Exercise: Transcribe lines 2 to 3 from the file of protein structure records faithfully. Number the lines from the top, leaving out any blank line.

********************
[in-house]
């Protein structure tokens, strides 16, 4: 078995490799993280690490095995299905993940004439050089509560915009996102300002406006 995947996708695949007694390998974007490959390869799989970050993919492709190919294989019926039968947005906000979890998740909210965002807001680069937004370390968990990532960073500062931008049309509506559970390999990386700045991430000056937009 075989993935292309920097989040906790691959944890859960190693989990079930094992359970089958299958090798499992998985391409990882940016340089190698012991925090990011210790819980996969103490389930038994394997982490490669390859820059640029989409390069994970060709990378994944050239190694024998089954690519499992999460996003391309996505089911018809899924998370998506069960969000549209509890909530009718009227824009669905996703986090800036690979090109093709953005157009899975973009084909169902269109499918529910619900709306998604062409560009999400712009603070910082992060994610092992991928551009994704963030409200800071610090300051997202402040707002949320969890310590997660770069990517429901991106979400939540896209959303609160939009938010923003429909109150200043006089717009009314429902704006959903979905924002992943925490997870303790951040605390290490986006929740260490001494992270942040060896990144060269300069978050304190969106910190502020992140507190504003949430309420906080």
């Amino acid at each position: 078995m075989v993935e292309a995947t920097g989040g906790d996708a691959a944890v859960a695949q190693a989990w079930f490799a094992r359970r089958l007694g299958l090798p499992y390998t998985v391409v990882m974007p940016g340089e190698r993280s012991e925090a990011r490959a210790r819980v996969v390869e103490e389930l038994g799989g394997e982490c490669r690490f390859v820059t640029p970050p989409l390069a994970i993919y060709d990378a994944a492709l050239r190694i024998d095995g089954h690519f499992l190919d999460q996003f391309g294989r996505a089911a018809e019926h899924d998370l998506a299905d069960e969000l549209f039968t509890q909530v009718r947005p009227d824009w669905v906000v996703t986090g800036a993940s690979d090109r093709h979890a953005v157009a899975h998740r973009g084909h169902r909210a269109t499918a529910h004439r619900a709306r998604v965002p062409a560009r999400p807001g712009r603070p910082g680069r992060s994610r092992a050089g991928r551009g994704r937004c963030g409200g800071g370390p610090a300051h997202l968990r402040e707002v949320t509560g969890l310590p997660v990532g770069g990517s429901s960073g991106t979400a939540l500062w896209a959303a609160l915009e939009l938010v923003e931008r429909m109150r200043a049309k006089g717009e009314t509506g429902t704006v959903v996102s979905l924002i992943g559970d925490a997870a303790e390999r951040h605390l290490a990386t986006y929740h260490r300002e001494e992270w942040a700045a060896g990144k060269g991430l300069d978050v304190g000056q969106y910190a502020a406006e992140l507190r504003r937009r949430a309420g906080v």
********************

């Protein structure tokens, strides 16, 4: 078995490799993280690490095995299905993940004439050089509560915009996102300002406006 995947996708695949007694390998974007490959390869799989970050993919492709190919294989019926039968947005906000979890998740909210965002807001680069937004370390968990990532960073500062931008049309509506559970390999990386700045991430000056937009 075989993935292309920097989040906790691959944890859960190693989990079930094992359970089958299958090798499992998985391409990882940016340089190698012991925090990011210790819980996969103490389930038994394997982490490669390859820059640029989409390069994970060709990378994944050239190694024998089954690519499992999460996003391309996505089911018809899924998370998506069960969000549209509890909530009718009227824009669905996703986090800036690979090109093709953005157009899975973009084909169902269109499918529910619900709306998604062409560009999400712009603070910082992060994610092992991928551009994704963030409200800071610090300051997202402040707002949320969890310590997660770069990517429901991106979400939540896209959303609160939009938010923003429909109150200043006089717009009314429902704006959903979905924002992943925490997870303790951040605390290490986006929740260490001494992270942040060896990144060269300069978050304190969106910190502020992140507190504003949430309420906080």
């Amino acid at each position: 078995m075989v993935e292309a995947t920097g989040g906790d996708a691959a944890v859960a695949q190693a989990w079930f490799a094992r359970r089958l007694g299958l090798p499992y390998t998985v391409v990882m974007p940016g340089e190698r993280s012991e925090a990011r490959a210790r819980v996969v390869e103490e389930l038994g799989g394997e982490c490669r690490f390859v820059t640029p970050p989409l390069a994970i993919y060709d990378a994944a492709l050239r190694i024998d095995g089954h690519f499992l190919d999460q996003f391309g294989r996505a089911a018809e019926h899924d998370l998506a299905d069960e969000l549209f039968t509890q909530v009718r947005p009227d824009w669905v906000v996703t986090g800036a993940s690979d090109r093709h979890a953005v157009a899975h998740r973009g084909h169902r909210a269109t499918a529910h004439r619900a709306r998604v965002p062409a560009r999400p807001g712009r603070p910082g680069r992060s994610r092992a050089g991928r551009g994704r937004c963030g409200g800071g370390p610090a300051h997202l968990r402040e707002v949320t509560g969890l310590p997660v990532g770069g990517s429901s960073g991106t979400a939540l500062w896209a959303a609160l915009e939009l938010v923003e931008r429909m109150r200043a049309k006089g717009e009314t509506g429902t704006v959903v996102s979905l924002i992943g559970d925490a997870a303790e390999r951040h605390l290490a990386t986006y929740h260490r300002e001494e992270w942040a700045a060896g990144k060269g991430l300069d978050v304190g000056q969106y910190a502020a406006e992140l507190r504003r937009r949430a309420g906080v």